Michigan Wolverines hockey is set to take on Quinnipiac in the Frozen Four Thursday night (8:30 p.m. ET on ESPN2), with the winner to face Minnesota or Boston University for the national championship Saturday evening.
Michigan is in its NCAA-record 27th Frozen Four, making back-to-back appearances for the first time since 2002 and 2003 and seeking its first national championship since 1998.
Quinnipiac (Hamden, Conn.) is out of the ECAC, where it went 20-2 in league play and 32-4-3 overall. The Bobcats beat Merrimack and Ohio State to make the Frozen Four.
Here are three more things about the Bobcats and the matchup to get you ready for faceoff.
1. Strength on strength
Michigan has the nation’s top scoring offense at 4.22 goals per game and scores on 24.7 percent of its power plays (ninth). It’ll be strength on strength when head coach Brandon Naurato‘s team has the puck going against the Quinnipiac defense. The Bobcats lead the country with just 1.54 goals per game against and are fourth in penalty killing percentage (86.1).
It’s important to note that Quinnipiac has played the 42nd-toughest schedule in the country, according to HockeyNews.com, while the Wolverines’ slate checks in as the second-most difficult.
An X-factor for Michigan will be its back line providing some offense. The Wolverines’ defensemen, led by sophomore Luke Hughes, are uber talented and a new challenge for Quinnipiac. Hughes, the No. 4 overall pick in the 2021 NHL Draft to the New Jersey Devils, is second in the country among defensemen with 1.24 points per game. His playmaking will be key.
“Quinnipiac does not see a team that has the firepower on the backend like Michigan all year,” Big Ten Network analyst Paul Caponigri said on a broadcast this week.
2. Quinnipiac has its own Hobey Baker Award finalist
Michigan freshman forward Adam Fantilli, a top 2023 NHL Draft prospect, was a top-three finalist for the Hobey Baker Award, handed out to the nation’s best player. Quinnipiac has its own top-10 finalist, though, in goaltender Yaniv Perets, a 23-year-old Canadian.
Perets is second in the sport with a 93.2 save percentage. At the time of his selection as a finalist for the prestigious award, he was the only goalie in the country with 30 wins this season.
His defensemen are outstanding, as well, a huge reason for his success. For example, Perets has only had to make 764 saves, the 22nd-most in the nation, thanks to the line in front of him doing their job.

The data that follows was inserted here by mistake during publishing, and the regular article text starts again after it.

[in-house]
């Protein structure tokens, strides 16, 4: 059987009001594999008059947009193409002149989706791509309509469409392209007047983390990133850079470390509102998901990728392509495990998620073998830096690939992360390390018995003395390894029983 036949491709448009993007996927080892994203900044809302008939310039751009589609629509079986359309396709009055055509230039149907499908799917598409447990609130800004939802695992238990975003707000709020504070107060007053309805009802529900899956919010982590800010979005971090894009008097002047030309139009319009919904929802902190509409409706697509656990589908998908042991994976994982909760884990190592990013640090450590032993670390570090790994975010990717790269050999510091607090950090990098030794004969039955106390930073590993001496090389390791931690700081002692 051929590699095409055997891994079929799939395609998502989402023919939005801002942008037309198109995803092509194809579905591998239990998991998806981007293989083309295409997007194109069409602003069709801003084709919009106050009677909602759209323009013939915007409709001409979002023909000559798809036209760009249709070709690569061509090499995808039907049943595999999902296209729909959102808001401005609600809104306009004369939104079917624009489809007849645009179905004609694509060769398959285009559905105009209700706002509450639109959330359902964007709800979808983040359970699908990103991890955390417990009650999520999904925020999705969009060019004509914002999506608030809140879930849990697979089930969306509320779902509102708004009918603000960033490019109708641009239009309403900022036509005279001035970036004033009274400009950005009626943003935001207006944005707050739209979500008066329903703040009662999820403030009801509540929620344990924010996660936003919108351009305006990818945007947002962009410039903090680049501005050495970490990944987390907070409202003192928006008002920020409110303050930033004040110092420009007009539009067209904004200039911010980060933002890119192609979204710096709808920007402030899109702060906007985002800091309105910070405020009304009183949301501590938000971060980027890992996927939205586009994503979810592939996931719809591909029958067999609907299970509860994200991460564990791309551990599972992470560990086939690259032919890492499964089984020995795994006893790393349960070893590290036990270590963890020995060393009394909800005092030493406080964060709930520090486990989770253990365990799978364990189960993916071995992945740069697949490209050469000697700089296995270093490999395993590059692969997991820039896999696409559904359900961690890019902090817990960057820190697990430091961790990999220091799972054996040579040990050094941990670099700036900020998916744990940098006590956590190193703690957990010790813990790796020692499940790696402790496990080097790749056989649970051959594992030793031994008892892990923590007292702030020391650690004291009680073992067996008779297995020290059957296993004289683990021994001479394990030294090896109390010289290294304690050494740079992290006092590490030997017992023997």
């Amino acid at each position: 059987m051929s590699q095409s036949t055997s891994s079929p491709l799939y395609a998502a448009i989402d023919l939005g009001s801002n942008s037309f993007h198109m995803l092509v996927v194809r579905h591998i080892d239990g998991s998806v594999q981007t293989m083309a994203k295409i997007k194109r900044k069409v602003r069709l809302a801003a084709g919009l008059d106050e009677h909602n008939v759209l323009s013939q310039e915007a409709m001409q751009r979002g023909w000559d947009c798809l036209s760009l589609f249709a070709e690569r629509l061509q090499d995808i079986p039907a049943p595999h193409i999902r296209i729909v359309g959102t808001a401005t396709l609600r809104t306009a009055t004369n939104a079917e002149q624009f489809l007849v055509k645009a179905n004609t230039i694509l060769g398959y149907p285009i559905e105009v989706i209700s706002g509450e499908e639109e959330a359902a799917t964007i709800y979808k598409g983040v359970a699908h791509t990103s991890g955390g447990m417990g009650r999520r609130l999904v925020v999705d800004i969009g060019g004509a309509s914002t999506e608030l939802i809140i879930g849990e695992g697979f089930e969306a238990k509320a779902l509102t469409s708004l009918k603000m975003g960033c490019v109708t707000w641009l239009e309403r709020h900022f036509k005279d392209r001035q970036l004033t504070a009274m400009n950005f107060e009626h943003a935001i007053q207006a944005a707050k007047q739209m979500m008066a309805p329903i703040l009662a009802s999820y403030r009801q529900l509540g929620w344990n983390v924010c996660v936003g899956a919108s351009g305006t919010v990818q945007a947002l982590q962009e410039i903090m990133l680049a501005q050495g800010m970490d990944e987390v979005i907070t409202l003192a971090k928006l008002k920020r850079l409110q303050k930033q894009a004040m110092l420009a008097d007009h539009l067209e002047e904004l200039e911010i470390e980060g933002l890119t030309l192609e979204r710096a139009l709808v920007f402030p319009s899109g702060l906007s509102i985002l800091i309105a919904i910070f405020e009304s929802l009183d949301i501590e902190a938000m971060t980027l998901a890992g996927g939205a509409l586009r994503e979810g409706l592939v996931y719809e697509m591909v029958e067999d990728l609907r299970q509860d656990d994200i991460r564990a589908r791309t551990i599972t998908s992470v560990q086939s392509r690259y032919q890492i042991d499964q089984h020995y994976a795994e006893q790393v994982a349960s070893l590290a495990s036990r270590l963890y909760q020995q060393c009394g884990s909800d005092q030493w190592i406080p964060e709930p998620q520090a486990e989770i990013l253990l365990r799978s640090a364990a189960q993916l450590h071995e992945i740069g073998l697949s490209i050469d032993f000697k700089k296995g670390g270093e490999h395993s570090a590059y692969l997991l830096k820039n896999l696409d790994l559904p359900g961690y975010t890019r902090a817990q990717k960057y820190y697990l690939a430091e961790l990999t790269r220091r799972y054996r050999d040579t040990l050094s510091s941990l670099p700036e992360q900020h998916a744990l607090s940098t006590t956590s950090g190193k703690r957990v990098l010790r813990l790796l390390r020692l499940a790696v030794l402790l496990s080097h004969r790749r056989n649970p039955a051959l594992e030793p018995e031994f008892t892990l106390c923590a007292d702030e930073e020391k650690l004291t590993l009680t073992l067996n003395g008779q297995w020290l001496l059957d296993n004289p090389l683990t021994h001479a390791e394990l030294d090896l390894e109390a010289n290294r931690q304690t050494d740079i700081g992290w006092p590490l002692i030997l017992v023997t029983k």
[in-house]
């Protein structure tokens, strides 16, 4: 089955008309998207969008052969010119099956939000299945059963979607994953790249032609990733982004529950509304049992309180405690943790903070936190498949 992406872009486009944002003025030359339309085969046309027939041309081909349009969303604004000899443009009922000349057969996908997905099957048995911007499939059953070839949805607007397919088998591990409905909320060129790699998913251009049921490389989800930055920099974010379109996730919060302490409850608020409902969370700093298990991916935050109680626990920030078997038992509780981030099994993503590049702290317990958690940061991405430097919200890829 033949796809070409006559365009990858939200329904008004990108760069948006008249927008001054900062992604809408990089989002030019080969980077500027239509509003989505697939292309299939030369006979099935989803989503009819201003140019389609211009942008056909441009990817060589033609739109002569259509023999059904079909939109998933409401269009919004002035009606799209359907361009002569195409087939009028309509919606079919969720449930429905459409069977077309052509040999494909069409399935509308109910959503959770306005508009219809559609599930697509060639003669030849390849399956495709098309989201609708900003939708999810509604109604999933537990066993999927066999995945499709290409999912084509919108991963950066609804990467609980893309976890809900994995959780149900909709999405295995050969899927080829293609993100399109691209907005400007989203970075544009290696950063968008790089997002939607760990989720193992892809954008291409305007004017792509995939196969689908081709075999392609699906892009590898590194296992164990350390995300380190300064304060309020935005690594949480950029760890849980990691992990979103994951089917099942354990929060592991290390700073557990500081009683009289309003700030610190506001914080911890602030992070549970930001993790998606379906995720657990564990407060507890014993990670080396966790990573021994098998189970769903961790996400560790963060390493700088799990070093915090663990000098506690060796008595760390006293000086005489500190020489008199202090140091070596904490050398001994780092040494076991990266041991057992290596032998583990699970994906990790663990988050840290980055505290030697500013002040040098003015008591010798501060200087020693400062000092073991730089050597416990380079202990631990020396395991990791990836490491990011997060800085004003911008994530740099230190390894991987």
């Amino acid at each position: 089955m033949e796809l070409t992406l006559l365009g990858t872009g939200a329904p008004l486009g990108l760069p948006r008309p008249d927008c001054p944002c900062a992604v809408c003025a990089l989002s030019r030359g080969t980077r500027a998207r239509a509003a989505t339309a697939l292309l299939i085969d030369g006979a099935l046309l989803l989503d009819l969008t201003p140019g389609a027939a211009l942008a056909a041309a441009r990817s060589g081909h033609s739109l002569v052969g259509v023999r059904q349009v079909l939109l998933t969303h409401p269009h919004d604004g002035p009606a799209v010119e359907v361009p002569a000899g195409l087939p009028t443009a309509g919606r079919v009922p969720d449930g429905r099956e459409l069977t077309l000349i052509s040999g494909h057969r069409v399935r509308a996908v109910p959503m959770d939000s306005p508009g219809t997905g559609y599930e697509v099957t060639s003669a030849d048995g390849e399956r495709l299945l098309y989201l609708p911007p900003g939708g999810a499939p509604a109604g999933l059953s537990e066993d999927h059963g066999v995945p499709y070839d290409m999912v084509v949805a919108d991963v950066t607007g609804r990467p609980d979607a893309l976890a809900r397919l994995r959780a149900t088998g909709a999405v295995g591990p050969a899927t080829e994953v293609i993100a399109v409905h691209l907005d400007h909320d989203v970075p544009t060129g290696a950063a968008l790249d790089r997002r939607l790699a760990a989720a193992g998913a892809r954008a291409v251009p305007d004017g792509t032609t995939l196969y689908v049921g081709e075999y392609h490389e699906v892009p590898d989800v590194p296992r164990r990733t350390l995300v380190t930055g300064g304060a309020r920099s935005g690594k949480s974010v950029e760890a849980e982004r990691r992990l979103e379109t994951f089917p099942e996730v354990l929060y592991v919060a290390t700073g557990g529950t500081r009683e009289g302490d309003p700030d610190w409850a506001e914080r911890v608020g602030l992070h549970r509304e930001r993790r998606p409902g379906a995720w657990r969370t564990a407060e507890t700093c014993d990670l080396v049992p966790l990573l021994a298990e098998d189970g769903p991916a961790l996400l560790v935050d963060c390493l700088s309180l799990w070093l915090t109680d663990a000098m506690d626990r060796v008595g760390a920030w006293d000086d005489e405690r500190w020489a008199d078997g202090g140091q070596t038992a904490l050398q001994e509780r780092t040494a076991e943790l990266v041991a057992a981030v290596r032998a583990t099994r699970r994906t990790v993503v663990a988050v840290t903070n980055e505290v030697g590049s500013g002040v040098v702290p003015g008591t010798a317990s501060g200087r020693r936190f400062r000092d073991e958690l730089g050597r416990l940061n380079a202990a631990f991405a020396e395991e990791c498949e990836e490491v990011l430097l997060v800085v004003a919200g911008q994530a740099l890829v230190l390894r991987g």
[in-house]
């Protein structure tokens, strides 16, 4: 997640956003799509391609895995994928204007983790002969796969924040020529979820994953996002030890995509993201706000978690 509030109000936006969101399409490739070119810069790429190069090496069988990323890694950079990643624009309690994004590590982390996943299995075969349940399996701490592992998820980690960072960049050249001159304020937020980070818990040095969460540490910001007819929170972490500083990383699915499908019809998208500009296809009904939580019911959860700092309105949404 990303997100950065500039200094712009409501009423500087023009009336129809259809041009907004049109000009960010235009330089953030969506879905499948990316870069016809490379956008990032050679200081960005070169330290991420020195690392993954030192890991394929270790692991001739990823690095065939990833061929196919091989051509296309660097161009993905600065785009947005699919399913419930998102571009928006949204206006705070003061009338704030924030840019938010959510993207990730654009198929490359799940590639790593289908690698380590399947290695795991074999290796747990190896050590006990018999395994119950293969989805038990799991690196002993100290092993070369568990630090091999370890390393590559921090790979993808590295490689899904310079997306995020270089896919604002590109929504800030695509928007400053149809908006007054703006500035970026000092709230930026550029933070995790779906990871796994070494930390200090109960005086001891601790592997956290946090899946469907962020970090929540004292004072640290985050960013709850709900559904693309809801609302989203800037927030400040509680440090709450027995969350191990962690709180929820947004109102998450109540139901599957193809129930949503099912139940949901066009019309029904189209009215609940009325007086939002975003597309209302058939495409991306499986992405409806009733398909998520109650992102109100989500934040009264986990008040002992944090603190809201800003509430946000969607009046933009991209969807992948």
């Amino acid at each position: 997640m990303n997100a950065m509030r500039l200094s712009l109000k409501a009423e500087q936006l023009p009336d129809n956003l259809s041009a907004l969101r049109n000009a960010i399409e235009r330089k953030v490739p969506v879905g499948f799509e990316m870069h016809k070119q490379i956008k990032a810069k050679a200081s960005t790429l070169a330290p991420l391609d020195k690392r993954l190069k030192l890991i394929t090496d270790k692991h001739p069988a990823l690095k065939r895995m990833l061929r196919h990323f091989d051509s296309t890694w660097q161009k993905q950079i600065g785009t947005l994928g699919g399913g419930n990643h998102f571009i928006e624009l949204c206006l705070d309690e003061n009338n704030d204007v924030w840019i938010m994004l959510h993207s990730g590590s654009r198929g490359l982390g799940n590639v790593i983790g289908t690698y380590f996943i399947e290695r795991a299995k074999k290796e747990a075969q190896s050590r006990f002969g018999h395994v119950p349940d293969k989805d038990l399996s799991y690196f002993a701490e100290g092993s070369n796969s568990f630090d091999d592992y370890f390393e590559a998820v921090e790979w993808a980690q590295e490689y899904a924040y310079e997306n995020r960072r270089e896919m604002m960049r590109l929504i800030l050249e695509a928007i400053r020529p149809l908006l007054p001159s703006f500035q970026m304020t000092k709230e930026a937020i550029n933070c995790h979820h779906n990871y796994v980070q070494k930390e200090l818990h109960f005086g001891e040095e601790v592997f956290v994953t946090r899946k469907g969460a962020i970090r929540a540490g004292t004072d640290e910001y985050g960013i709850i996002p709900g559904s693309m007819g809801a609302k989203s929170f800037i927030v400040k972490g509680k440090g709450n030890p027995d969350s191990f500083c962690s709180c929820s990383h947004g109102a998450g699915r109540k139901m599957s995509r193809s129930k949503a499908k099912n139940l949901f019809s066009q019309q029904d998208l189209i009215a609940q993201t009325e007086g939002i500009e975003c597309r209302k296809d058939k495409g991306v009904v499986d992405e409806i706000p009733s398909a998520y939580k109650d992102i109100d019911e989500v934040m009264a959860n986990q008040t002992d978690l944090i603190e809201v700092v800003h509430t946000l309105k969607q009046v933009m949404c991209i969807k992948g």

3. Erik Portillo against Quinnipiac’s improved attack
Portillo has had an up-and-down season. He played a good game in the regional final against Penn State, helping an uncharacteristically struggling Michigan offense to victory, but it’s been the Wolverines’ scoring ability that has carried them most of the year.
Portillo’s 90.9 save percentage ranks 46th in the country, and his goals-against average (2.97) is outside the top 50 (and doesn’t even appear on NCAA.com’s rankings). Michigan allows 3.08 goals per game, double of what Quinnipiac does (1.54).
“Given their differences on the defensive side of things, it’s not surprising that the Bobcats also more than double up on the Wolverines in scoring margin, USCHO.com’s Paula C. Weston wrote. “Quinnipiac’s 2.41 scoring margin is tops in that category. What is a little surprising is that Michigan’s scoring margin of 1.15 is ninth. In many games this year, the Wolverines have relied on outscoring their mistakes.”
As Weston pointed out, Quinnipiac is 4-3-1 in contests in which it’s allowed 3 or more goals, including a 1-2 mark when giving up more than 3 goals.
On the other side of the ice, Quinnipiac ranks third in the country with 3.95 goals per game, led by six players with over 30 points. Forward Collin Graf has 56 points (20 goals, 36 assists). The Bobcats’ offense was a weak spot last season — Michigan beat them 7-4 in the NCAA Tournament — but has improved.
For Michigan to win the national championship this weekend in Tampa, Portillo and the defense will have to step up.
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